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Key Findings

Motor vehicle accidents claim more lives than any other kind of transportation accident, yet no federal system exists for enforcing safety standards. That’s left up to states, which have been both inconsistent and resistant.
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The committee’s conclusion: that the FMCSA should do what the NTSB had been urging for years: Create a central repository for medical examiners to report the results of their examinations.

Slow to Respond

When the FMCSA has acted to address medical certification problems it’s usually because it has been mandated by Congress. Even then, it can take years to fix a problem.

In 1986, Congress required states to include medical certificates as part of their commercial driver’s license programs. In 1999, when nothing had been done, Congress charged the FMCSA with the job of making certain that drivers were medically certified before they got their licenses.

The FMCSA didn’t start working on a new rule until 2006. Two years later, the agency issued a proposal that requires drivers to provide a copy of their medical examination certificate to their state drivers’ license agency. The new rule won’t take effect until Jan. 30, 2012, 26 years after Congress acted.

Gunnels, of the FMCSA, said the new rule will help combat fraud because once the states have established electronic systems, enforcement officials can look up who issued medical cards and determine if cards are valid.

But the NTSB doesn’t think it goes far enough. Each state will keep its own data, and that might not include a complete examination form. Drivers, not doctors, are responsible for sending in data, which leaves the system open to abuse, critics say.

The FMCSA also has taken steps to create a national registry of certified medical examiners. Medical professionals would be required to go through training and pass an exam before they can issue certificates to drivers. Gunnels said the rule should become final by the end of this year or the beginning of next.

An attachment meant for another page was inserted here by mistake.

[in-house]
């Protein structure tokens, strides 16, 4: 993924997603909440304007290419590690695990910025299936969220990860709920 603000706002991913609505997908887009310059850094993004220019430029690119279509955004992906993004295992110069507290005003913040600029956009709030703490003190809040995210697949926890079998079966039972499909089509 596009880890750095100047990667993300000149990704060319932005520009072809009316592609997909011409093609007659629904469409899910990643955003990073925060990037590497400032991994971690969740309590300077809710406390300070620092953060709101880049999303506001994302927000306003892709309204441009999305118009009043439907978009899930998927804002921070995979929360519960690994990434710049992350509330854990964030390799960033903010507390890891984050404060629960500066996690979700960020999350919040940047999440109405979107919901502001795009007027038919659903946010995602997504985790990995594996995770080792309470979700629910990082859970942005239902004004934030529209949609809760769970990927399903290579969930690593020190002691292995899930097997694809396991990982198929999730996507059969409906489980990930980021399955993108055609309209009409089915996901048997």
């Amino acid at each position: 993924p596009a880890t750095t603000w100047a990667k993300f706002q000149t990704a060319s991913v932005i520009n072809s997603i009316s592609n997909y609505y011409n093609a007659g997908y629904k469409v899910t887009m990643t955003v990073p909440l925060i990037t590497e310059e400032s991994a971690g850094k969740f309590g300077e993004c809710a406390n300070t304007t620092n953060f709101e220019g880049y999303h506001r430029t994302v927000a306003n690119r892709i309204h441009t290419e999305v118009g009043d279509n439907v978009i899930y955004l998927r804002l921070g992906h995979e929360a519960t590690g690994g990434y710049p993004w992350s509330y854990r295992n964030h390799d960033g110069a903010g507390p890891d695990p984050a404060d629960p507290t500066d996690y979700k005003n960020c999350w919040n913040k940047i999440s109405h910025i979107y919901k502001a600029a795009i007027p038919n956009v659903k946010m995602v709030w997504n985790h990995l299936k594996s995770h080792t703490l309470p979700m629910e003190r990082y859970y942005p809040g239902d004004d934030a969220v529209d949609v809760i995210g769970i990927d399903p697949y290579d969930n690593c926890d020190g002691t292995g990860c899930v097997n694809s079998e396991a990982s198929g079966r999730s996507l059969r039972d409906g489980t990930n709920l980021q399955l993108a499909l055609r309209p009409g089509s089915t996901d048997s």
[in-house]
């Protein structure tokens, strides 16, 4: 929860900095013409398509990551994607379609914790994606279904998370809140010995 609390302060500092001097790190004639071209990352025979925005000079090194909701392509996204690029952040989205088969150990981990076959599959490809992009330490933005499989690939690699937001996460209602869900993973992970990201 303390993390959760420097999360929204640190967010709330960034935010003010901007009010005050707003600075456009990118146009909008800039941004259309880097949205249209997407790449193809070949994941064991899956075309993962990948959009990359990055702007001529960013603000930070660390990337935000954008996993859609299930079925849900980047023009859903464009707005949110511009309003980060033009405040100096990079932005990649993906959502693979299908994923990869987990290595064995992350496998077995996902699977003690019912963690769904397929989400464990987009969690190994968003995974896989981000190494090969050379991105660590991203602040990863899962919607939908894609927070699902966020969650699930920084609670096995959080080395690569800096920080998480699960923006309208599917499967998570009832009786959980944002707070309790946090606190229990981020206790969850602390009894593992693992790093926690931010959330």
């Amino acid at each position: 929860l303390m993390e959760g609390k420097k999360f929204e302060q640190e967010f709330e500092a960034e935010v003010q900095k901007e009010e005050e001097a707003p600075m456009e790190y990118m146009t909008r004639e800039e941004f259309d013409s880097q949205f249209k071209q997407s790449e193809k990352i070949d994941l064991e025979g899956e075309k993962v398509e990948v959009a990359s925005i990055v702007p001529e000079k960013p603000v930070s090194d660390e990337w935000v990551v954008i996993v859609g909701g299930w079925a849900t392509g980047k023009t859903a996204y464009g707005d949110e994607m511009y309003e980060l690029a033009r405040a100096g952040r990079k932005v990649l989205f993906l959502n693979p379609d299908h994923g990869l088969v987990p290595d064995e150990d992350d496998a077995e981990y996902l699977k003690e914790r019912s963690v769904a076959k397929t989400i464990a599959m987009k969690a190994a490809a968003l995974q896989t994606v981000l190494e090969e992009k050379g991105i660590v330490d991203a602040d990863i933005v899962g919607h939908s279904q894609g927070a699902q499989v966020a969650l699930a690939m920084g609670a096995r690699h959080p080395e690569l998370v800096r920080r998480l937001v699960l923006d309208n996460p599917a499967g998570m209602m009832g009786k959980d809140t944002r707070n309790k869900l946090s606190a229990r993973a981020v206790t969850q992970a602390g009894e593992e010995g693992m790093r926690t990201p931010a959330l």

But again, safety officials aren’t satisfied. The FMCSA is writing the curriculum for the training but letting the private sector handle everything else, including the selection of examiners and the training itself.

One point of contention has been whether chiropractors should be allowed to give the exam. The NTSB says only doctors who are trained in pharmacology and can prescribe drugs should be allowed to administer the exam. The FMCSA has said that all medical examiners, including chiropractors, should be included.

But the real issue, according to NTSB officials, is that there is no comprehensive oversight system for medical certification of commercial drivers that will prevent doctor shopping and make sure medical examiners who conduct the exams are qualified to do so.

“The feeling at the board is not that there are flaws in the system. There is no functioning system in place,” Garber said.

Sept. 26, 2010

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